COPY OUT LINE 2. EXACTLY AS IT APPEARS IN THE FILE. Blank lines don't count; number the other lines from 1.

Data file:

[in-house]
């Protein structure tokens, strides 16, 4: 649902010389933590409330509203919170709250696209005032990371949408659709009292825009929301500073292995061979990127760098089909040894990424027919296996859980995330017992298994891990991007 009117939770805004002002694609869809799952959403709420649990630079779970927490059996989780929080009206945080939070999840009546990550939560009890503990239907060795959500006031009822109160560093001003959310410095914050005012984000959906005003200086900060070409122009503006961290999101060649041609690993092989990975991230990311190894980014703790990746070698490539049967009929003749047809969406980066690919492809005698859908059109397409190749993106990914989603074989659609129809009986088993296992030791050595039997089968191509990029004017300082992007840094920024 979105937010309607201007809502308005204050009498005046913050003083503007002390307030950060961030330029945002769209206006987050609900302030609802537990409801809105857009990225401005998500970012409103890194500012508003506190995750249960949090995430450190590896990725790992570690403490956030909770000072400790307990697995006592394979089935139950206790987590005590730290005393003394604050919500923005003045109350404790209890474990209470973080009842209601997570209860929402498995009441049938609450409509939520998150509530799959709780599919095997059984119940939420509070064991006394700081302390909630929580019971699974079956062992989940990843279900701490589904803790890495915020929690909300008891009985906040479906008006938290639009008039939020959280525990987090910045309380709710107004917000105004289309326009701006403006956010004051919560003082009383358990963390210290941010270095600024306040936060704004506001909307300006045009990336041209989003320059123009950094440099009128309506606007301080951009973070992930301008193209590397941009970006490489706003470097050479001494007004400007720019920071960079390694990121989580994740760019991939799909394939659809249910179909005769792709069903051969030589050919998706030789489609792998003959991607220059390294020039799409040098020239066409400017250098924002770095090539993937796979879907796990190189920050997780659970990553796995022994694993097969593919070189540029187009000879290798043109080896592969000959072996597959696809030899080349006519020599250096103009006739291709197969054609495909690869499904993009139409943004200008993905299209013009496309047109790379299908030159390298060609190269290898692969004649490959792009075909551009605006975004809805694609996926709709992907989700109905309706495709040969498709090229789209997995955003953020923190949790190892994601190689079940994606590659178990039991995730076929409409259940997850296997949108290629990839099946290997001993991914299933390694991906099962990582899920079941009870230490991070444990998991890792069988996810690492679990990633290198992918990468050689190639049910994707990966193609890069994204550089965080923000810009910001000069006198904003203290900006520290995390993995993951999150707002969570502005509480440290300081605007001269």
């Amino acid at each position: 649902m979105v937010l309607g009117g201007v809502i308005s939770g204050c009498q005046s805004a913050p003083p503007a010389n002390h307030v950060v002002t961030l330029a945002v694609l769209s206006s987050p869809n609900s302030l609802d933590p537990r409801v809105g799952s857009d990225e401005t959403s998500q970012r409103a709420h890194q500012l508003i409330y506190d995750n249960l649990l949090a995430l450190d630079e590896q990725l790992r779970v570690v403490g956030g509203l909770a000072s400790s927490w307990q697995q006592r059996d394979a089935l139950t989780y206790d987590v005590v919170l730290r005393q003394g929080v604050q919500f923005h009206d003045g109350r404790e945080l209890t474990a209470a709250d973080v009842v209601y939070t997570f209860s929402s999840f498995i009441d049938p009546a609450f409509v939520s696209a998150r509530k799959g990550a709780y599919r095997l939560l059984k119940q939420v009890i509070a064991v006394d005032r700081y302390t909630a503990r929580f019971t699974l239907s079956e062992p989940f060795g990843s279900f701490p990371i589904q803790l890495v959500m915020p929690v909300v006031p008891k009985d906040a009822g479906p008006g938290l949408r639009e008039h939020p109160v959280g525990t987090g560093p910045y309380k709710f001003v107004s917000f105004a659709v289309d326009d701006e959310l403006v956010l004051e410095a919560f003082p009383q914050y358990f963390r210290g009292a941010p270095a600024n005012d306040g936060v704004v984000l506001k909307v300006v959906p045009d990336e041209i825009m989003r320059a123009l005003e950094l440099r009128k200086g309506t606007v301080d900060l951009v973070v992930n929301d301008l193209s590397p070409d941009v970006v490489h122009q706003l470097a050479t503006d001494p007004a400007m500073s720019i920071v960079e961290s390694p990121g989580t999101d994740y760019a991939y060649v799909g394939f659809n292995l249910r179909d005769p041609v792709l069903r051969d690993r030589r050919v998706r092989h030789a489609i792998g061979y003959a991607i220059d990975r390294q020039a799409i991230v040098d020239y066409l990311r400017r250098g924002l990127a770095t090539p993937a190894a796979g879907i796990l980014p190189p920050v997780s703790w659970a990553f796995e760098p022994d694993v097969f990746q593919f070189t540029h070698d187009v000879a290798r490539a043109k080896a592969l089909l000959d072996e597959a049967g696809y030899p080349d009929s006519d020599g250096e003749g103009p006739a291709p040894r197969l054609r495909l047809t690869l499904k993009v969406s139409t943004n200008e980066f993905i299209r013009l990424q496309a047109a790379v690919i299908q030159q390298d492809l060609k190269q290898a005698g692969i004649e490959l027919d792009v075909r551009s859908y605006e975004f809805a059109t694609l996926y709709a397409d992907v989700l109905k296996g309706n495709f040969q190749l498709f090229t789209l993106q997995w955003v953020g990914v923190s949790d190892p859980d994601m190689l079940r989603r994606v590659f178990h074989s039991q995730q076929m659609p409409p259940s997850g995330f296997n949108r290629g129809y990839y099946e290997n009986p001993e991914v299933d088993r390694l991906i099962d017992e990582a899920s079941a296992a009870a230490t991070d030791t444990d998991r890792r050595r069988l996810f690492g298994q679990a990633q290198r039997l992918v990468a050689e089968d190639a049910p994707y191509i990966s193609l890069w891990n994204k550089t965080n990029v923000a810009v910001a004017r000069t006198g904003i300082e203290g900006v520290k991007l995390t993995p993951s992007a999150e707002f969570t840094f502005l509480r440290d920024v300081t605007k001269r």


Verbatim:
């Protein structure tokens, strides 16, 4: 649902010389933590409330509203919170709250696209005032990371949408659709009292825009929301500073292995061979990127760098089909040894990424027919296996859980995330017992298994891990991007 009117939770805004002002694609869809799952959403709420649990630079779970927490059996989780929080009206945080939070999840009546990550939560009890503990239907060795959500006031009822109160560093001003959310410095914050005012984000959906005003200086900060070409122009503006961290999101060649041609690993092989990975991230990311190894980014703790990746070698490539049967009929003749047809969406980066690919492809005698859908059109397409190749993106990914989603074989659609129809009986088993296992030791050595039997089968191509990029004017300082992007840094920024 979105937010309607201007809502308005204050009498005046913050003083503007002390307030950060961030330029945002769209206006987050609900302030609802537990409801809105857009990225401005998500970012409103890194500012508003506190995750249960949090995430450190590896990725790992570690403490956030909770000072400790307990697995006592394979089935139950206790987590005590730290005393003394604050919500923005003045109350404790209890474990209470973080009842209601997570209860929402498995009441049938609450409509939520998150509530799959709780599919095997059984119940939420509070064991006394700081302390909630929580019971699974079956062992989940990843279900701490589904803790890495915020929690909300008891009985906040479906008006938290639009008039939020959280525990987090910045309380709710107004917000105004289309326009701006403006956010004051919560003082009383358990963390210290941010270095600024306040936060704004506001909307300006045009990336041209989003320059123009950094440099009128309506606007301080951009973070992930301008193209590397941009970006490489706003470097050479001494007004400007720019920071960079390694990121989580994740760019991939799909394939659809249910179909005769792709069903051969030589050919998706030789489609792998003959991607220059390294020039799409040098020239066409400017250098924002770095090539993937796979879907796990190189920050997780659970990553796995022994694993097969593919070189540029187009000879290798043109080896592969000959072996597959696809030899080349006519020599250096103009006739291709197969054609495909690869499904993009139409943004200008993905299209013009496309047109790379299908030159390298060609190269290898692969004649490959792009075909551009605006975004809805694609996926709709992907989700109905309706495709040969498709090229789209997995955003953020923190949790190892994601190689079940994606590659178990039991995730076929409409259940997850296997949108290629990839099946290997001993991914299933390694991906099962990582899920079941009870230490991070444990998991890792069988996810690492679990990633290198992918990468050689190639049910994707990966193609890069994204550089965080923000810009910001000069006198904003203290900006520290995390993995993951999150707002969570502005509480440290300081605007001269």